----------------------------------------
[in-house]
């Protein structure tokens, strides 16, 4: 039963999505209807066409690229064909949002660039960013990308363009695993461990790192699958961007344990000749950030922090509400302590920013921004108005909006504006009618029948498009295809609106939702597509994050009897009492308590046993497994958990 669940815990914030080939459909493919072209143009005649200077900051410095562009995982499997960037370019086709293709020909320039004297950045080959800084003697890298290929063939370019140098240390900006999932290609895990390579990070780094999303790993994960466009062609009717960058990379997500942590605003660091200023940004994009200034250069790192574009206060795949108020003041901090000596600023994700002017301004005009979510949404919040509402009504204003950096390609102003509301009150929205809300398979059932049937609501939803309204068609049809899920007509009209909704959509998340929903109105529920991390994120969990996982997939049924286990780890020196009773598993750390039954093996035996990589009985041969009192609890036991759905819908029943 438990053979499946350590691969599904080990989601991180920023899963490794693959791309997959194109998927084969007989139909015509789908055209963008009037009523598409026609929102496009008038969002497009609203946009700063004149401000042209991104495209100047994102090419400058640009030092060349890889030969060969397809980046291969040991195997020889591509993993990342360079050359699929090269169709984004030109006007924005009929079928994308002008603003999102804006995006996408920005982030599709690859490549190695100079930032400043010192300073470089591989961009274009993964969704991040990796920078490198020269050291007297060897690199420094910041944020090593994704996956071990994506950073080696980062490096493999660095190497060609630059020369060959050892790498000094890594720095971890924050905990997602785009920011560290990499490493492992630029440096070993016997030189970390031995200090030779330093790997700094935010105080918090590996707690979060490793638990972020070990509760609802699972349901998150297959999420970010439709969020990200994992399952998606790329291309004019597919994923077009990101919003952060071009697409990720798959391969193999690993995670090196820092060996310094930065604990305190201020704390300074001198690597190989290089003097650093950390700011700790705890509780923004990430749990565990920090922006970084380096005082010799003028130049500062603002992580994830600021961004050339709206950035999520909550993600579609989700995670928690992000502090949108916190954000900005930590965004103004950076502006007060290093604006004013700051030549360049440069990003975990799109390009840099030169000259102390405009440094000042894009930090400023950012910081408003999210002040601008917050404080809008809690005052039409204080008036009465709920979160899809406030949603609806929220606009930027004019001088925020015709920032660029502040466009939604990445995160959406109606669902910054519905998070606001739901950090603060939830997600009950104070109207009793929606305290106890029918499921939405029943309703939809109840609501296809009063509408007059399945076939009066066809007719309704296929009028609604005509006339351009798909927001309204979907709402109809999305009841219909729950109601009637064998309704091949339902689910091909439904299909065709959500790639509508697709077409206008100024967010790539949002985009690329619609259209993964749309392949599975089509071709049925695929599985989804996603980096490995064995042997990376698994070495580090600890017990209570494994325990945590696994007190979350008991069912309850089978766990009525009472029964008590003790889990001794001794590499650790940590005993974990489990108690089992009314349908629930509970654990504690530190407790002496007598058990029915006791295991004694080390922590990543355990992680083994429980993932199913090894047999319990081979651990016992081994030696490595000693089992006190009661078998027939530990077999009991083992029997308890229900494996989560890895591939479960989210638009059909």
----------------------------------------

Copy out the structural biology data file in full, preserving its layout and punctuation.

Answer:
[in-house]
């Protein structure tokens, strides 16, 4: 039963999505209807066409690229064909949002660039960013990308363009695993461990790192699958961007344990000749950030922090509400302590920013921004108005909006504006009618029948498009295809609106939702597509994050009897009492308590046993497994958990 669940815990914030080939459909493919072209143009005649200077900051410095562009995982499997960037370019086709293709020909320039004297950045080959800084003697890298290929063939370019140098240390900006999932290609895990390579990070780094999303790993994960466009062609009717960058990379997500942590605003660091200023940004994009200034250069790192574009206060795949108020003041901090000596600023994700002017301004005009979510949404919040509402009504204003950096390609102003509301009150929205809300398979059932049937609501939803309204068609049809899920007509009209909704959509998340929903109105529920991390994120969990996982997939049924286990780890020196009773598993750390039954093996035996990589009985041969009192609890036991759905819908029943 438990053979499946350590691969599904080990989601991180920023899963490794693959791309997959194109998927084969007989139909015509789908055209963008009037009523598409026609929102496009008038969002497009609203946009700063004149401000042209991104495209100047994102090419400058640009030092060349890889030969060969397809980046291969040991195997020889591509993993990342360079050359699929090269169709984004030109006007924005009929079928994308002008603003999102804006995006996408920005982030599709690859490549190695100079930032400043010192300073470089591989961009274009993964969704991040990796920078490198020269050291007297060897690199420094910041944020090593994704996956071990994506950073080696980062490096493999660095190497060609630059020369060959050892790498000094890594720095971890924050905990997602785009920011560290990499490493492992630029440096070993016997030189970390031995200090030779330093790997700094935010105080918090590996707690979060490793638990972020070990509760609802699972349901998150297959999420970010439709969020990200994992399952998606790329291309004019597919994923077009990101919003952060071009697409990720798959391969193999690993995670090196820092060996310094930065604990305190201020704390300074001198690597190989290089003097650093950390700011700790705890509780923004990430749990565990920090922006970084380096005082010799003028130049500062603002992580994830600021961004050339709206950035999520909550993600579609989700995670928690992000502090949108916190954000900005930590965004103004950076502006007060290093604006004013700051030549360049440069990003975990799109390009840099030169000259102390405009440094000042894009930090400023950012910081408003999210002040601008917050404080809008809690005052039409204080008036009465709920979160899809406030949603609806929220606009930027004019001088925020015709920032660029502040466009939604990445995160959406109606669902910054519905998070606001739901950090603060939830997600009950104070109207009793929606305290106890029918499921939405029943309703939809109840609501296809009063509408007059399945076939009066066809007719309704296929009028609604005509006339351009798909927001309204979907709402109809999305009841219909729950109601009637064998309704091949339902689910091909439904299909065709959500790639509508697709077409206008100024967010790539949002985009690329619609259209993964749309392949599975089509071709049925695929599985989804996603980096490995064995042997990376698994070495580090600890017990209570494994325990945590696994007190979350008991069912309850089978766990009525009472029964008590003790889990001794001794590499650790940590005993974990489990108690089992009314349908629930509970654990504690530190407790002496007598058990029915006791295991004694080390922590990543355990992680083994429980993932199913090894047999319990081979651990016992081994030696490595000693089992006190009661078998027939530990077999009991083992029997308890229900494996989560890895591939479960989210638009059909």